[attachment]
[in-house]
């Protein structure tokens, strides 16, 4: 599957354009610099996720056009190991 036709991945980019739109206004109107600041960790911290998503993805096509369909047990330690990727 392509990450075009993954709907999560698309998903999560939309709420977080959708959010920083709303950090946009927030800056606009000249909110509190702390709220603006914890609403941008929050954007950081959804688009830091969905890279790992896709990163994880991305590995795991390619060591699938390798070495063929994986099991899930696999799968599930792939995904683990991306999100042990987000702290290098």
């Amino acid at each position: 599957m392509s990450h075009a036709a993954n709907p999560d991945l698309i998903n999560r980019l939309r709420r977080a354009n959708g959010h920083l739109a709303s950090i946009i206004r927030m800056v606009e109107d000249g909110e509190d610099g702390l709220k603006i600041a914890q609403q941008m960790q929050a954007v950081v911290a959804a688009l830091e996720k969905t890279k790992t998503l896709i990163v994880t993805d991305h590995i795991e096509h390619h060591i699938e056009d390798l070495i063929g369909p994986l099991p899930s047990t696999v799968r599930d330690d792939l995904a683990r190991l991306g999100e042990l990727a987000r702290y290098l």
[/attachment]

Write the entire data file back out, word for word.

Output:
[in-house]
């Protein structure tokens, strides 16, 4: 599957354009610099996720056009190991 036709991945980019739109206004109107600041960790911290998503993805096509369909047990330690990727 392509990450075009993954709907999560698309998903999560939309709420977080959708959010920083709303950090946009927030800056606009000249909110509190702390709220603006914890609403941008929050954007950081959804688009830091969905890279790992896709990163994880991305590995795991390619060591699938390798070495063929994986099991899930696999799968599930792939995904683990991306999100042990987000702290290098």
């Amino acid at each position: 599957m392509s990450h075009a036709a993954n709907p999560d991945l698309i998903n999560r980019l939309r709420r977080a354009n959708g959010h920083l739109a709303s950090i946009i206004r927030m800056v606009e109107d000249g909110e509190d610099g702390l709220k603006i600041a914890q609403q941008m960790q929050a954007v950081v911290a959804a688009l830091e996720k969905t890279k790992t998503l896709i990163v994880t993805d991305h590995i795991e096509h390619h060591i699938e056009d390798l070495i063929g369909p994986l099991p899930s047990t696999v799968r599930d330690d792939l995904a683990r190991l991306g999100e042990l990727a987000r702290y290098l």